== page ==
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What is an Insulated Gate Bipolar Transistor (IGBT)?


As the most basic unit of semiconductor devices, the PN junction can be said to be ubiquitous, starting with it when breaking down each type of semiconductor device in detail.

Transfer characteristics of an Insulated Gate Bipolar Transistor (IGBT):

Many times, we usually consider a device as a whole, such as the transfer characteristics curve of an Insulated Gate Bipolar Transistor (IGBT).

You can see that there is a voltage drop of a few tenths of a volt (as shown in red) in the conduction of the IGBT, and this voltage is called the threshold voltage. Next, let's understand the formation of the threshold voltage from the conduction model of the IGBT. The diagram below shows a sectional view of the Insulated Gate Bipolar Transistor.

The opening state characteristics of an IGBT device can be described as a MOSFET operating in its linear region connected in series with a P-i-N rectifier. The voltage expressions for these two parts are as follows:

p is the inter-cell spacing, and ​ are collector current and its density,  is the reverse channel length, ​  is the electron mobility,​  is the oxide capacitance, ​  is the gate voltage,​ is the threshold voltage, n is the non-ideality factor,   is the thermal voltage, k is the Boltzmann constant, T is the absolute temperature, q is the electron charge, and  is the reverse saturation current.

IGBT chips are encapsulated in various packages for use, and the chip interconnection technology introduces lead resistance, thereby generating corresponding voltages. Therefore, in many datasheets, the conduction resistance item will specify whether it includes the voltage drop caused by lead resistance. Therefore, the conduction voltage drop of the IGBT consists of three parts, namely the voltage drop through the MOSFET, the PiN rectifier, and the leads.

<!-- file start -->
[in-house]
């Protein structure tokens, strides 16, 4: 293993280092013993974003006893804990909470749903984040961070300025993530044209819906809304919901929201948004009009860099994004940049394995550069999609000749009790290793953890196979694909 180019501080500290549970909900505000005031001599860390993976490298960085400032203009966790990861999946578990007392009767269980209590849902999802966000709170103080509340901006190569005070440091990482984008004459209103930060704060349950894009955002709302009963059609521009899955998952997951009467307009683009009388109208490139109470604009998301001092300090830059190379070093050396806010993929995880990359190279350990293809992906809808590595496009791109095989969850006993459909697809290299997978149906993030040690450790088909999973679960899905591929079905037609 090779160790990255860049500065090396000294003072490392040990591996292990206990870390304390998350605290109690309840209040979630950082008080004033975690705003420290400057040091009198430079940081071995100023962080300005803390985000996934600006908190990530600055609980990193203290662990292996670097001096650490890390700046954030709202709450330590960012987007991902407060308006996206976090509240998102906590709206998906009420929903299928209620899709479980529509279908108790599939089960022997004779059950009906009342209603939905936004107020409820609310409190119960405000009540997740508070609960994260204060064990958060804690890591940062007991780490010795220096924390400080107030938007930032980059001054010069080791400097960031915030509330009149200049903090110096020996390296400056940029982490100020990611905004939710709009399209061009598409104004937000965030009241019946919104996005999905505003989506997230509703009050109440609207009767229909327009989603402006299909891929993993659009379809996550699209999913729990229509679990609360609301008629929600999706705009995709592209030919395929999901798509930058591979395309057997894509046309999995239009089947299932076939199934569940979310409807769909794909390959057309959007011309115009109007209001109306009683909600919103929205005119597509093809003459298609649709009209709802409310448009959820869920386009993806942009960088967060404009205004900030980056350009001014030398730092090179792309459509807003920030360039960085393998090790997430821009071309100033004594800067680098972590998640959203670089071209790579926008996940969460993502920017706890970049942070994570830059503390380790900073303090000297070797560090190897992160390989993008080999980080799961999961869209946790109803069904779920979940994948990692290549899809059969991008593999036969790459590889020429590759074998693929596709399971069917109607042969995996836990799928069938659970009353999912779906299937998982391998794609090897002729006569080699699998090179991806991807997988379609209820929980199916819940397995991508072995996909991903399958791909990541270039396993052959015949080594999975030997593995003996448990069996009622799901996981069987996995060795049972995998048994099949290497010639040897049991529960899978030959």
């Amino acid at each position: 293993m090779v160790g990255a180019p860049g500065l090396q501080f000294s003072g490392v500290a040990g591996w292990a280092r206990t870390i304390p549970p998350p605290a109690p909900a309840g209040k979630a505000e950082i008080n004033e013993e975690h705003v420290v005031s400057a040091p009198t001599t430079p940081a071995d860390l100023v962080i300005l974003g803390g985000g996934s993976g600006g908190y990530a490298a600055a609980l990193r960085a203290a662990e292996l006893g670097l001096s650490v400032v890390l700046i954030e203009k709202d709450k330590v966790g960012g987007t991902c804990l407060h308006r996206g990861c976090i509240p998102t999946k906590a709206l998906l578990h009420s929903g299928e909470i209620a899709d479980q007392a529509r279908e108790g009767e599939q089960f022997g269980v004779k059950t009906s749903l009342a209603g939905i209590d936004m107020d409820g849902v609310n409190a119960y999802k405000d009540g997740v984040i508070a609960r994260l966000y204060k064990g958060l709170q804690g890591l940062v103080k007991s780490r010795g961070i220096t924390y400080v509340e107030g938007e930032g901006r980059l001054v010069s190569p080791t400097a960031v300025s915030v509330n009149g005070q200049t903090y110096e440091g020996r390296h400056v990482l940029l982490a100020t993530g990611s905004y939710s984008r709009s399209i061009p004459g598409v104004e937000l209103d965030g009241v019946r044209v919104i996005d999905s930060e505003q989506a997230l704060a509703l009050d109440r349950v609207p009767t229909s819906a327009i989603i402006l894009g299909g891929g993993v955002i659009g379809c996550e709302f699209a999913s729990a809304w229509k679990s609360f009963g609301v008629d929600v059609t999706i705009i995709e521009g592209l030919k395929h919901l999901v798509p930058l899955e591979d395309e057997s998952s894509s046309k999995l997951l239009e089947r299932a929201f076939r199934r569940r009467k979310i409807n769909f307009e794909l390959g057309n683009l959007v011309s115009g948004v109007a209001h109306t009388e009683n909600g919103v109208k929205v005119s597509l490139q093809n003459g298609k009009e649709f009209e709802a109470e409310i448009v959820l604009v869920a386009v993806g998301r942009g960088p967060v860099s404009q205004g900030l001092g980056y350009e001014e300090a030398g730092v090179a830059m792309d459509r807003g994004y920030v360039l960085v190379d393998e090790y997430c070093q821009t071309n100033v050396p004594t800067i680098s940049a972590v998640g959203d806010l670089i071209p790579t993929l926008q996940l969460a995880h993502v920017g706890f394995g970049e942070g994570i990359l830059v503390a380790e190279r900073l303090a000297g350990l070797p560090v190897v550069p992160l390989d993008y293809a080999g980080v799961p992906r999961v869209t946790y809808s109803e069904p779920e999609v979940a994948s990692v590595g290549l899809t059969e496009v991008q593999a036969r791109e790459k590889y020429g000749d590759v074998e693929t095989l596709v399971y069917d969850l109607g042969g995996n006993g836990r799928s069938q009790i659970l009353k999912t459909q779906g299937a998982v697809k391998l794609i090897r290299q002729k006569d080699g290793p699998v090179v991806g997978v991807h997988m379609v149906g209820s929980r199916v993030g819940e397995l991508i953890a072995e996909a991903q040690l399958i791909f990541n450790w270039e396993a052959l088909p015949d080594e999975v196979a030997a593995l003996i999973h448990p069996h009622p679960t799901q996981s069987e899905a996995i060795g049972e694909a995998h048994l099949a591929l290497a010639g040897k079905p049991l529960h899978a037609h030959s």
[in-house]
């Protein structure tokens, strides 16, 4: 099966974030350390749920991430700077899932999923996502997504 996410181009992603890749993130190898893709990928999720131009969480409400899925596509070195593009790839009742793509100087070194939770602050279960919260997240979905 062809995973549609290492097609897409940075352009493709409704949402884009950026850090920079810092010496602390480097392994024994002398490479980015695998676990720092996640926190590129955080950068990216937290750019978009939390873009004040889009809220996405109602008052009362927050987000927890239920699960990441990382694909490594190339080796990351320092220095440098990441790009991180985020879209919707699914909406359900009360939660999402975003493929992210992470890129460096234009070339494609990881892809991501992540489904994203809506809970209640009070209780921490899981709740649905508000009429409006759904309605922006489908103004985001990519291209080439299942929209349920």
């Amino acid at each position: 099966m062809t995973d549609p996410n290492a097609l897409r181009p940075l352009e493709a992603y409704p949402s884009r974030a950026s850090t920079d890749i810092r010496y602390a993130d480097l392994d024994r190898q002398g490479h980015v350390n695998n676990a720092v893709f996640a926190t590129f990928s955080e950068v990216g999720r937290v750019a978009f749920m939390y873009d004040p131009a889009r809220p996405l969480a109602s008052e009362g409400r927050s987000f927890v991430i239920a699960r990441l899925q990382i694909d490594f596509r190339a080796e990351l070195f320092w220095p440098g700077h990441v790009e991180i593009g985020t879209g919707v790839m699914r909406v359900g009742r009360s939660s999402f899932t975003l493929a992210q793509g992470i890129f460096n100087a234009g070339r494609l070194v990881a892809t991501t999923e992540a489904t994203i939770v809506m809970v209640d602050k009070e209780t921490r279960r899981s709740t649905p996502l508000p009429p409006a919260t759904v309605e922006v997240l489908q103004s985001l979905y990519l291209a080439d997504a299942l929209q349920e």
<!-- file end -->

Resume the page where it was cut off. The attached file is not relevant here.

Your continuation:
We can see that at very small currents, the voltage drop across the MOSFET and leads is almost zero. Therefore, due to the low reverse saturation current  (typically in the range of 10^-8 to -14A), the voltage drop across the PiN part forms a "knee" in the conduction characteristic (quite a vivid image), hence this voltage is called the "knee voltage."

This knee voltage is an inherent parameter of the IGBT device and is independent of the conduction current. Furthermore, the reverse saturation current  and the thermal voltage  are both positively correlated with temperature. Therefore, according to the above expression, the knee voltage is inversely related to temperature.



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